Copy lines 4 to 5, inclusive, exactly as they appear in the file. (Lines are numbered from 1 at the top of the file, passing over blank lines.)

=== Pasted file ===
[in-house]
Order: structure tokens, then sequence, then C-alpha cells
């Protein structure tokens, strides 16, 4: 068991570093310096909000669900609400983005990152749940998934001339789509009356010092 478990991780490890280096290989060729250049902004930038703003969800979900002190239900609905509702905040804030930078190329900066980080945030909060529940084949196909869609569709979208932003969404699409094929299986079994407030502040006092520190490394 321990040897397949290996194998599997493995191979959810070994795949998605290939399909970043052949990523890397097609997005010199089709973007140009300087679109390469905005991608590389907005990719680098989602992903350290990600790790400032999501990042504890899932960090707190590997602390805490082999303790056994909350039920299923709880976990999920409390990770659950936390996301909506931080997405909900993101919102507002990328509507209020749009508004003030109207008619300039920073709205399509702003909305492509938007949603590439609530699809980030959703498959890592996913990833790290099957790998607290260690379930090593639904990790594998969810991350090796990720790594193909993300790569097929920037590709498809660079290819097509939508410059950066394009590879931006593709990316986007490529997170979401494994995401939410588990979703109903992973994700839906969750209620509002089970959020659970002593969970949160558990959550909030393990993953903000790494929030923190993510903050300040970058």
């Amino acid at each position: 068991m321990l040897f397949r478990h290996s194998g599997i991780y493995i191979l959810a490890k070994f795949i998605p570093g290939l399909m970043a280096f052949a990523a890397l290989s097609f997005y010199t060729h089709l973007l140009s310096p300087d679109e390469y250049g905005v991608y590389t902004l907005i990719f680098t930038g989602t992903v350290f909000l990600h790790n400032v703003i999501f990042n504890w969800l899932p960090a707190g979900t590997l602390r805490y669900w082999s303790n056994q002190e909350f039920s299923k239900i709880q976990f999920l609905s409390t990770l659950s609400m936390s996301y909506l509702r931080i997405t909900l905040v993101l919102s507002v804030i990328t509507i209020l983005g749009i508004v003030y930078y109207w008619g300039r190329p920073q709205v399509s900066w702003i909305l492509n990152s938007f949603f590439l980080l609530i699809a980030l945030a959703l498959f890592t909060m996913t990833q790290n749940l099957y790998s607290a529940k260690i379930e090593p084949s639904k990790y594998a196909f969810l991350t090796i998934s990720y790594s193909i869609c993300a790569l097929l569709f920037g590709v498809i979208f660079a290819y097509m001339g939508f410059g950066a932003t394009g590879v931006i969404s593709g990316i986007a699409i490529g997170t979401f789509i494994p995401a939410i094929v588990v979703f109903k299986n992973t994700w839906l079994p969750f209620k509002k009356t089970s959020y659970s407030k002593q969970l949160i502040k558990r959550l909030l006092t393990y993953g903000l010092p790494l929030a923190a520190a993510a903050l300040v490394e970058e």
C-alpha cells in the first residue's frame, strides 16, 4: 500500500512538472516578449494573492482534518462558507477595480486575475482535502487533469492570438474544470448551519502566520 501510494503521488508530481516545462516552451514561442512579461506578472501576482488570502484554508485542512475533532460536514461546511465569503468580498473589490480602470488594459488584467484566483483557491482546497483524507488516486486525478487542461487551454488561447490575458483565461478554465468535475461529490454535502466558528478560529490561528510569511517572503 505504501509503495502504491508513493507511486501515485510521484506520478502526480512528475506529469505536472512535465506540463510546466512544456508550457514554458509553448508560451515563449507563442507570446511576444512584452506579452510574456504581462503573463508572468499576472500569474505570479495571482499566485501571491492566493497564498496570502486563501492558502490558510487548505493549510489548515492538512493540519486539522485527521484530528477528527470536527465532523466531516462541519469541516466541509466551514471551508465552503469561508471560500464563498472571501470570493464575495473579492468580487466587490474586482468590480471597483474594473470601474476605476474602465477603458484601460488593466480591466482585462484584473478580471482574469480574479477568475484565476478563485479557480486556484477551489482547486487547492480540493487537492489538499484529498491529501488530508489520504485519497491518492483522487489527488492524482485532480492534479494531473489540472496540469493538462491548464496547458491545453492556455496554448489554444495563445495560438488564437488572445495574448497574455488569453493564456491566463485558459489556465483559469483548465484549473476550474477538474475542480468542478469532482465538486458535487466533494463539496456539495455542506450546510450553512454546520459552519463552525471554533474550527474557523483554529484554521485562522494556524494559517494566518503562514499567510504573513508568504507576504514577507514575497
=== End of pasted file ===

């Amino acid at each position: 068991m321990l040897f397949r478990h290996s194998g599997i991780y493995i191979l959810a490890k070994f795949i998605p570093g290939l399909m970043a280096f052949a990523a890397l290989s097609f997005y010199t060729h089709l973007l140009s310096p300087d679109e390469y250049g905005v991608y590389t902004l907005i990719f680098t930038g989602t992903v350290f909000l990600h790790n400032v703003i999501f990042n504890w969800l899932p960090a707190g979900t590997l602390r805490y669900w082999s303790n056994q002190e909350f039920s299923k239900i709880q976990f999920l609905s409390t990770l659950s609400m936390s996301y909506l509702r931080i997405t909900l905040v993101l919102s507002v804030i990328t509507i209020l983005g749009i508004v003030y930078y109207w008619g300039r190329p920073q709205v399509s900066w702003i909305l492509n990152s938007f949603f590439l980080l609530i699809a980030l945030a959703l498959f890592t909060m996913t990833q790290n749940l099957y790998s607290a529940k260690i379930e090593p084949s639904k990790y594998a196909f969810l991350t090796i998934s990720y790594s193909i869609c993300a790569l097929l569709f920037g590709v498809i979208f660079a290819y097509m001339g939508f410059g950066a932003t394009g590879v931006i969404s593709g990316i986007a699409i490529g997170t979401f789509i494994p995401a939410i094929v588990v979703f109903k299986n992973t994700w839906l079994p969750f209620k509002k009356t089970s959020y659970s407030k002593q969970l949160i502040k558990r959550l909030l006092t393990y993953g903000l010092p790494l929030a923190a520190a993510a903050l300040v490394e970058e």
C-alpha cells in the first residue's frame, strides 16, 4: 500500500512538472516578449494573492482534518462558507477595480486575475482535502487533469492570438474544470448551519502566520 501510494503521488508530481516545462516552451514561442512579461506578472501576482488570502484554508485542512475533532460536514461546511465569503468580498473589490480602470488594459488584467484566483483557491482546497483524507488516486486525478487542461487551454488561447490575458483565461478554465468535475461529490454535502466558528478560529490561528510569511517572503 505504501509503495502504491508513493507511486501515485510521484506520478502526480512528475506529469505536472512535465506540463510546466512544456508550457514554458509553448508560451515563449507563442507570446511576444512584452506579452510574456504581462503573463508572468499576472500569474505570479495571482499566485501571491492566493497564498496570502486563501492558502490558510487548505493549510489548515492538512493540519486539522485527521484530528477528527470536527465532523466531516462541519469541516466541509466551514471551508465552503469561508471560500464563498472571501470570493464575495473579492468580487466587490474586482468590480471597483474594473470601474476605476474602465477603458484601460488593466480591466482585462484584473478580471482574469480574479477568475484565476478563485479557480486556484477551489482547486487547492480540493487537492489538499484529498491529501488530508489520504485519497491518492483522487489527488492524482485532480492534479494531473489540472496540469493538462491548464496547458491545453492556455496554448489554444495563445495560438488564437488572445495574448497574455488569453493564456491566463485558459489556465483559469483548465484549473476550474477538474475542480468542478469532482465538486458535487466533494463539496456539495455542506450546510450553512454546520459552519463552525471554533474550527474557523483554529484554521485562522494556524494559517494566518503562514499567510504573513508568504507576504514577507514575497